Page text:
Study authors found quinacrine monotherapy (Q-MT) and albendazole plus chloroquine combination therapy (AC-CT) to be second-line treatment options for nitroimidazole-refractory giardiasis, according to a study published in the journal of Clinical Infectious Diseases.

In this open-label, prospective, multicenter study at 4 different travel clinics in Germany, Belgium, France, and Switzerland, researchers enrolled 106 patients from 2014 to 2020 who failed Giardia duodenalis first-line treatment with nitroimidazole monotherapy, defined as “having persisting or relapsing symptoms together with a stool microscopy positive for G. duodenalis at [least] 2 weeks after completing therapy.”

In the Q-MT arm, 73 patients were given quinacrine 100 mg three times daily for 5 days. In the AC-CT arm, 33 patients were given albendazole 400 mg twice daily plus chloroquine 155 mg twice daily for 5 days.


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Investigators evaluated the clinical outcome between 4 and 5 weeks after treatment completion with the following grading: clinical cure, clinical improvement, and clinical failure. They evaluated the parasitological outcome between 2 and 5 weeks after treatment completion with the following grading: parasitological cure and parasitological failure.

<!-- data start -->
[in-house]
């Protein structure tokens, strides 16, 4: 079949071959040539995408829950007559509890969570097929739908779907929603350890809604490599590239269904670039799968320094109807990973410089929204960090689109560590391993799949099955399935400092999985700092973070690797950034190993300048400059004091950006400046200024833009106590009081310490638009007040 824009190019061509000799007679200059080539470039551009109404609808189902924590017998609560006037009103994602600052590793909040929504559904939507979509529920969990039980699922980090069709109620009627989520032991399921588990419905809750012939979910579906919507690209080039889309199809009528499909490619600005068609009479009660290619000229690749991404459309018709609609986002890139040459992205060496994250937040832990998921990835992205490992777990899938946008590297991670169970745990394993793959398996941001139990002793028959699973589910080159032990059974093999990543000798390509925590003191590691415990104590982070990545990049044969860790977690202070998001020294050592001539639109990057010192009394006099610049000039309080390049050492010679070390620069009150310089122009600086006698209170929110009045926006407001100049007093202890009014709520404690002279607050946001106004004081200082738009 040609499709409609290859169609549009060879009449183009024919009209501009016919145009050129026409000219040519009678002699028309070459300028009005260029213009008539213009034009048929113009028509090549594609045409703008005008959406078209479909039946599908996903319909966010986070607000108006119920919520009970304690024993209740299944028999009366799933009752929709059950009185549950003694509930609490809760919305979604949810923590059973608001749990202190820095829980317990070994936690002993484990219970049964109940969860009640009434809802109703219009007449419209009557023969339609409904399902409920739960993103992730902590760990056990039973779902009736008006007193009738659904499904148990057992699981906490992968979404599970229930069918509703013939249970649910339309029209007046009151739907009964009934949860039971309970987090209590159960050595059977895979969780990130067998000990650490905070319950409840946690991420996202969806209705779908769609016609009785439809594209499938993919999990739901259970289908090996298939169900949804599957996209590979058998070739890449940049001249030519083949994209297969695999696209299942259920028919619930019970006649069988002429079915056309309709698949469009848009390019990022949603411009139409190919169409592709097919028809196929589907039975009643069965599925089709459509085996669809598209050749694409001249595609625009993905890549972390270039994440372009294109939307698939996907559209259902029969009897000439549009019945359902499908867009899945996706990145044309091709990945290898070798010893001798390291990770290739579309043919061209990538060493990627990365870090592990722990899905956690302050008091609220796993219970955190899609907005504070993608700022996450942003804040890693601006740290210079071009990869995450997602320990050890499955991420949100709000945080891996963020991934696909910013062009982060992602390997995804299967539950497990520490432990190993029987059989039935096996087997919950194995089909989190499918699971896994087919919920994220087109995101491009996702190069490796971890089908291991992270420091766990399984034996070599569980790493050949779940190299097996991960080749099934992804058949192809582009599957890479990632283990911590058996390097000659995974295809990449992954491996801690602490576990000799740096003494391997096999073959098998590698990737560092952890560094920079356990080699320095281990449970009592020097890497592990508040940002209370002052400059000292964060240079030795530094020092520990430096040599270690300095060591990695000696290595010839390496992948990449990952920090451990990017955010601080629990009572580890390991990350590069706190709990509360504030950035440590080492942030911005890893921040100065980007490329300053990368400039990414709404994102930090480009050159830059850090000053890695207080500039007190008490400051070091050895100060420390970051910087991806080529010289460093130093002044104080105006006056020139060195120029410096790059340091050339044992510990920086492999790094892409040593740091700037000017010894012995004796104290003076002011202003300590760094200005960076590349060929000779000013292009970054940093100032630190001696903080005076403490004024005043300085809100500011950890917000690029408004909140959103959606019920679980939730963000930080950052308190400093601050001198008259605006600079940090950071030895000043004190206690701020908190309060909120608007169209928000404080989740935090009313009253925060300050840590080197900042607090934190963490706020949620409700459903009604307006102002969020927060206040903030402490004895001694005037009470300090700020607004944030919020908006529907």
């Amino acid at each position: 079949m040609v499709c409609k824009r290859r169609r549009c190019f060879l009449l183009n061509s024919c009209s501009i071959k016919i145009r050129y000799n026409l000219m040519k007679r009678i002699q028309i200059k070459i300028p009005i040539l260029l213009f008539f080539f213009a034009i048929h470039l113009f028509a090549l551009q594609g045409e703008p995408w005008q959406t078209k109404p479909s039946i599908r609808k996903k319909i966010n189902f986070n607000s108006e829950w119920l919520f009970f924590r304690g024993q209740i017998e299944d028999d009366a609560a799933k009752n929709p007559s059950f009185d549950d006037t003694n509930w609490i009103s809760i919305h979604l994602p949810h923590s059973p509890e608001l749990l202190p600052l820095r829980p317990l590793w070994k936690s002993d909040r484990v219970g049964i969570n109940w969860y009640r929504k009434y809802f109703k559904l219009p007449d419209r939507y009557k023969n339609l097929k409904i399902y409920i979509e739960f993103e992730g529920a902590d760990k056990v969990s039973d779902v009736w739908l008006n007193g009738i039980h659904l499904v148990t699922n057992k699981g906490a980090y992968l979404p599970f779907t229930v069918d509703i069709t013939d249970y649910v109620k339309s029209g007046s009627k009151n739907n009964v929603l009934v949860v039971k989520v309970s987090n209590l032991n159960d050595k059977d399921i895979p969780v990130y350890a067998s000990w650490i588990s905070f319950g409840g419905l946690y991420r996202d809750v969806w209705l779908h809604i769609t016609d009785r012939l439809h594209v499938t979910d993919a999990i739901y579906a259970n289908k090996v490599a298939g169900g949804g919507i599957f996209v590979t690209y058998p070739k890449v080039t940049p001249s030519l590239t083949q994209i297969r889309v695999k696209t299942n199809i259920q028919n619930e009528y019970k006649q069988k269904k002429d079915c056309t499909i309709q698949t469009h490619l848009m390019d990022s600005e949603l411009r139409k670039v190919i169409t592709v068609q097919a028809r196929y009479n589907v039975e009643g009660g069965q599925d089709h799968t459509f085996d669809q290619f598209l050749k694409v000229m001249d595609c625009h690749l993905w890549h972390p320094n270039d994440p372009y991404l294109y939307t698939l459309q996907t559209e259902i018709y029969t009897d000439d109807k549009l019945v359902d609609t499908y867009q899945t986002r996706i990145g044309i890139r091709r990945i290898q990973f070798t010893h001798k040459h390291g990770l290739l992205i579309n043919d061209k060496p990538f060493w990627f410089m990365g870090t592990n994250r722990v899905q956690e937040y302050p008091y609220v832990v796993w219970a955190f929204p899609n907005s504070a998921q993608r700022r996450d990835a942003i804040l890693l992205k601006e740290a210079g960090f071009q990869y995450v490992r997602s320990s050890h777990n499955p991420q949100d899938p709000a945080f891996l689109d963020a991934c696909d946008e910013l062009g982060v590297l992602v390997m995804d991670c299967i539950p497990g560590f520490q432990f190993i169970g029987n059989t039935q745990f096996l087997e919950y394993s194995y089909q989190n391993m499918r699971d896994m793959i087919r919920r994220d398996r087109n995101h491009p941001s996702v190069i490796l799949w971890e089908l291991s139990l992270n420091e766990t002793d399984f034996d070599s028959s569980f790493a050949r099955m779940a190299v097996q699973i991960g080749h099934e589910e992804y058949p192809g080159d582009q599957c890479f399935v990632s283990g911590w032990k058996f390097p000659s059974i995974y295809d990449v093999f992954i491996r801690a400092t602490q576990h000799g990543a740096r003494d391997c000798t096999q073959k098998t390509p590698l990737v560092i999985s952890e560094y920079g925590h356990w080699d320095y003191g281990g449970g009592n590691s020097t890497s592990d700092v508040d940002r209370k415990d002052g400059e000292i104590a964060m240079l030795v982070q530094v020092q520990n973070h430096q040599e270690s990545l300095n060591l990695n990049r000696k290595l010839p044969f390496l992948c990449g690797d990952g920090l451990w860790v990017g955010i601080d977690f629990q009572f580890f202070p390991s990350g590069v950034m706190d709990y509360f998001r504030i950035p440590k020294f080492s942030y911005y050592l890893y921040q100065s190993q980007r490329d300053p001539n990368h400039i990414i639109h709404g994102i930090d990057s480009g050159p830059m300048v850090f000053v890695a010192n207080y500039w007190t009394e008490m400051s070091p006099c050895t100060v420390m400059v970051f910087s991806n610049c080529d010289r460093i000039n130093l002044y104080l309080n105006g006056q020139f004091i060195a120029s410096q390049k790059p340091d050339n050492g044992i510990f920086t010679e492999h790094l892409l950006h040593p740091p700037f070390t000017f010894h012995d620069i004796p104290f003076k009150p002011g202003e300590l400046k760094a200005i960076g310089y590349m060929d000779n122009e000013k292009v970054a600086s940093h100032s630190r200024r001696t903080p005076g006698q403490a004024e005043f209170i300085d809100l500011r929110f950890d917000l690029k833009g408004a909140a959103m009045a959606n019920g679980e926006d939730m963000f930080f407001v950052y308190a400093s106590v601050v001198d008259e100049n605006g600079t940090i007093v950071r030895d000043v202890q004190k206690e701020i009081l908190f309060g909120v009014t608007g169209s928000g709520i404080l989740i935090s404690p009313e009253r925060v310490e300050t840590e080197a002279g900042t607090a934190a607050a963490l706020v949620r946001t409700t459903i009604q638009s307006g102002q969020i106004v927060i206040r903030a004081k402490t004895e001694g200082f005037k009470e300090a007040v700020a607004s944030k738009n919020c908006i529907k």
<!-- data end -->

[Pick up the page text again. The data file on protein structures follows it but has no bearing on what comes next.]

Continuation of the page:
It was noted that in the event of a clinical failure and parasitological failure, a cross-over treatment option was offered to the patient.

The clinical outcomes of the Q-MT arm were as follows: 81% (59/73) cure, 19% (14/73) improvement, and 0% failure. The clinical outcomes of the AC-CT arm were as follows: 36% (12/33) cure, 55% (18/33) improvement, and 9% (3/33) failure.

The parasitological outcomes of the Q-MT arm were: 100% (42/42) of clinically cured patients and 100% (14/14) of clinically improved patients had parasitological cure. The parasitological outcomes of the AC-CT arm were as follows: 86% (6/7) clinically cured patients and 33% (6/18) clinically improved patients had parasitological cure, while 14% (1/7) clinically cured patients, 67% (12/18) clinically improved patients, and 100% (3/3) clinically failed patients had parasitological failure.

It was noted that 9 patients from the AC-CT arm were offered the crossover treatment, and 100% of those patients were clinically cured after the Q-MT regimen.

The study authors observed that most patients acquired nitroimidazole-refractory giardiasis in India, which suggests that resistant strains are emerging from that region.

“Our study is the first and largest prospective investigation on the efficacy and tolerability of Q-MT and AC-CT as treatment for nitroimidazole-refractory giardiasis in international travelers. Overall, clinical and parasitological cure was very high in patients treated with Q-MT and rather disappointing in patients who received AC-CT,” the study authors concluded.

Reference

Neumayr A, Schunk M, Theunissen C, et al. Efficacy and tolerability of quinacrine monotherapy and albendazole plus chloroquine combination therapy in nitroimidazole-refractory giardiasis: a TropNet study. Clin Infect Dis. Published online June 11, 2021. doi:10.1093/cid/ciab513